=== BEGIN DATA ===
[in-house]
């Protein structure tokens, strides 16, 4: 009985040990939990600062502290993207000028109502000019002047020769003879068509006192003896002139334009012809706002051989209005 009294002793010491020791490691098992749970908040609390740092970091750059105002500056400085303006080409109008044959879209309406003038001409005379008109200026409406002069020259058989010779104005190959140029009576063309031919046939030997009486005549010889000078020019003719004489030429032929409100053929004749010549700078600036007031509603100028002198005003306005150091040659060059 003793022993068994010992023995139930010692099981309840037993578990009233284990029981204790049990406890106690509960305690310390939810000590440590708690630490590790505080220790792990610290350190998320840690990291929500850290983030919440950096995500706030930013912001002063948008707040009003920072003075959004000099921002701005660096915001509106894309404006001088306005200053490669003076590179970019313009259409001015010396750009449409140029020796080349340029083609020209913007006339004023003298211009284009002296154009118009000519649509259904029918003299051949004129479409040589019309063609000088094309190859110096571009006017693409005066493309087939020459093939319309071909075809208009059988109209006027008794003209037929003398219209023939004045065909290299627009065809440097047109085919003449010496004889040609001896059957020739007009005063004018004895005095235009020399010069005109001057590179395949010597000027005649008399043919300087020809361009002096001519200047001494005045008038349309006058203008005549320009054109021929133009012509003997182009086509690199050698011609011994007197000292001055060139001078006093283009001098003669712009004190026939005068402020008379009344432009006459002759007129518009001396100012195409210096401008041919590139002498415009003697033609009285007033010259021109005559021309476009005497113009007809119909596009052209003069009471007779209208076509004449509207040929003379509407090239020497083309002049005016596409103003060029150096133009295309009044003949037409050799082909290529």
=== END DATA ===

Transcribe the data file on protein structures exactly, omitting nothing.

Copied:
[in-house]
């Protein structure tokens, strides 16, 4: 009985040990939990600062502290993207000028109502000019002047020769003879068509006192003896002139334009012809706002051989209005 009294002793010491020791490691098992749970908040609390740092970091750059105002500056400085303006080409109008044959879209309406003038001409005379008109200026409406002069020259058989010779104005190959140029009576063309031919046939030997009486005549010889000078020019003719004489030429032929409100053929004749010549700078600036007031509603100028002198005003306005150091040659060059 003793022993068994010992023995139930010692099981309840037993578990009233284990029981204790049990406890106690509960305690310390939810000590440590708690630490590790505080220790792990610290350190998320840690990291929500850290983030919440950096995500706030930013912001002063948008707040009003920072003075959004000099921002701005660096915001509106894309404006001088306005200053490669003076590179970019313009259409001015010396750009449409140029020796080349340029083609020209913007006339004023003298211009284009002296154009118009000519649509259904029918003299051949004129479409040589019309063609000088094309190859110096571009006017693409005066493309087939020459093939319309071909075809208009059988109209006027008794003209037929003398219209023939004045065909290299627009065809440097047109085919003449010496004889040609001896059957020739007009005063004018004895005095235009020399010069005109001057590179395949010597000027005649008399043919300087020809361009002096001519200047001494005045008038349309006058203008005549320009054109021929133009012509003997182009086509690199050698011609011994007197000292001055060139001078006093283009001098003669712009004190026939005068402020008379009344432009006459002759007129518009001396100012195409210096401008041919590139002498415009003697033609009285007033010259021109005559021309476009005497113009007809119909596009052209003069009471007779209208076509004449509207040929003379509407090239020497083309002049005016596409103003060029150096133009295309009044003949037409050799082909290529």